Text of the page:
Polling data is a bedrock of news reporting, from politics and health to business and sports.
Polls are also complex, which makes it easy to report on them in (unintentionally) misleading ways. This list of “best practices” is intended to help make sure numbers are used correctly and in context.
You’ll notice, we focus on how to talk about polls, not how to spot a bad one, although we recommend you spend time on that skill, too. Our emphasis is on language and communicative techniques.
Avoid reporting only results. Talk about what respondents were asked, the answers they could choose from, and who conducted and paid for the poll.
Many news organizations provide margin of error (MOE) values alongside polling. But it’s also important to define this term, to provide specific MOE data for different subgroups (not just the whole sample) when detailing their responses, and to use qualifying language that highlights imprecision. Also, when possible, visualize MOE values.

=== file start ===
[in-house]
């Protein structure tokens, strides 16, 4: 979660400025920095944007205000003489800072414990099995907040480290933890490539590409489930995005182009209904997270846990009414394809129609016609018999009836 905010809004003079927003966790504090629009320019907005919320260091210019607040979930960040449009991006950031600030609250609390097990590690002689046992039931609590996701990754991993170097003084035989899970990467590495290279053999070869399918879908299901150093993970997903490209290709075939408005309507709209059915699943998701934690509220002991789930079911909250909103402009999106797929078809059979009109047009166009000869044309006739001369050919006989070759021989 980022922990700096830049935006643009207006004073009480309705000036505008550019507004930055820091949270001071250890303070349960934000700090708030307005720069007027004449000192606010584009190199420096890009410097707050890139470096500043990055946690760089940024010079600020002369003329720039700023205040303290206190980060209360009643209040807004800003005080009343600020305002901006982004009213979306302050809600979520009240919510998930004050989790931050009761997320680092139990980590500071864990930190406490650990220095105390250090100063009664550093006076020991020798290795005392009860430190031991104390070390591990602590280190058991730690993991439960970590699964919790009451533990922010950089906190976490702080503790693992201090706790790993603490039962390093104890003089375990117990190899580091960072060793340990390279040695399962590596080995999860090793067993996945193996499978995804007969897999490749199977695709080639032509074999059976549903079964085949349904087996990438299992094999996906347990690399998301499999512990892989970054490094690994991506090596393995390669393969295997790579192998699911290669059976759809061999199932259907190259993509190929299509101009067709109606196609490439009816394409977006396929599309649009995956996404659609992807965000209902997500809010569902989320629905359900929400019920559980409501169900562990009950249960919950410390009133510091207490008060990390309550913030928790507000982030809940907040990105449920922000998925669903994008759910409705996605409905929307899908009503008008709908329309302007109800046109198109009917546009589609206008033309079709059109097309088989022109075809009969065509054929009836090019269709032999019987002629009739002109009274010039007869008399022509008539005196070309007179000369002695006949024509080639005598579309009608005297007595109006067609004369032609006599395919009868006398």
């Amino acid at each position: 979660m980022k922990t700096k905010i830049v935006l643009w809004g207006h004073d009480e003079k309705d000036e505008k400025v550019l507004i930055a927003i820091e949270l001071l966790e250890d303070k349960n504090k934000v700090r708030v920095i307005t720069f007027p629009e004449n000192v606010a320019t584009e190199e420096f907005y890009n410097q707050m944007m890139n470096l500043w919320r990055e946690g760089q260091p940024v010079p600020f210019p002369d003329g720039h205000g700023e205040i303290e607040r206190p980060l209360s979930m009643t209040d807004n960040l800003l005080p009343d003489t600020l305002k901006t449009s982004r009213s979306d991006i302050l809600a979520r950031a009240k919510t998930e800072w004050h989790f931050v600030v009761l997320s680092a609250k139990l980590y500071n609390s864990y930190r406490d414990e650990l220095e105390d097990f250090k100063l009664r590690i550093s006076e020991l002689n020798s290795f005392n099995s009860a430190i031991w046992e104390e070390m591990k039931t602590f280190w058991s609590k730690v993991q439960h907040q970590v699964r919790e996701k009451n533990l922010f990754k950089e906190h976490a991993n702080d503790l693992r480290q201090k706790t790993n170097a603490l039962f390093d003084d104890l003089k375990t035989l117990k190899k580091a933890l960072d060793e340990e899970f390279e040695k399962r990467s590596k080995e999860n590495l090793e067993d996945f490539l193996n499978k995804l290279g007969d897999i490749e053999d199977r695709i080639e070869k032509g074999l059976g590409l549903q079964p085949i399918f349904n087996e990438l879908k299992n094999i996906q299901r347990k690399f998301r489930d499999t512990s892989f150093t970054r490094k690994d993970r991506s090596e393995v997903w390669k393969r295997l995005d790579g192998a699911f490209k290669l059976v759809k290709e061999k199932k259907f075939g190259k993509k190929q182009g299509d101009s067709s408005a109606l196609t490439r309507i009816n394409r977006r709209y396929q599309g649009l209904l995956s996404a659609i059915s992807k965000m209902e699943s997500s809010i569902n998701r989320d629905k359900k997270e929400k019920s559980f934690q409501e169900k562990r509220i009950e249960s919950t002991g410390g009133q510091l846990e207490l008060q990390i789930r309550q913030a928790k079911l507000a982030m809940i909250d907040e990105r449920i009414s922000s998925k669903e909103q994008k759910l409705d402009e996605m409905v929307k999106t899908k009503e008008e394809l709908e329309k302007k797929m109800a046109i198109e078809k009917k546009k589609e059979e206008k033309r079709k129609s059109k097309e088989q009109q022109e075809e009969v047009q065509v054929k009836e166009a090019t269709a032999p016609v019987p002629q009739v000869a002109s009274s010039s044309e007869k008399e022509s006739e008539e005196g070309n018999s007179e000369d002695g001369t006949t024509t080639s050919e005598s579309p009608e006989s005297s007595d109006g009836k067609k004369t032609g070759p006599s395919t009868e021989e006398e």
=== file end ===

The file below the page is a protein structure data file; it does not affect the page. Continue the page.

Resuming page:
Instead of just discussing what a poll tells us, talk about what it doesn’t tell us. Talk about when polls were conducted, the response rates, and the percentage of respondents who chose “don’t know” or “not sure” answers. Also, when possible, compare results to those from other polls, and explain why these might differ.
When relaying statistical information, don’t jump from one representation (like a percentage) to another (like a fraction). Also, use absolute numbers when making comparisons. Lastly, tell audiences when differences are meaningful, and when they’re not.
Please help the project team learn how this content could be improved by answering some brief questions.
Take the survey.
- Explain the methods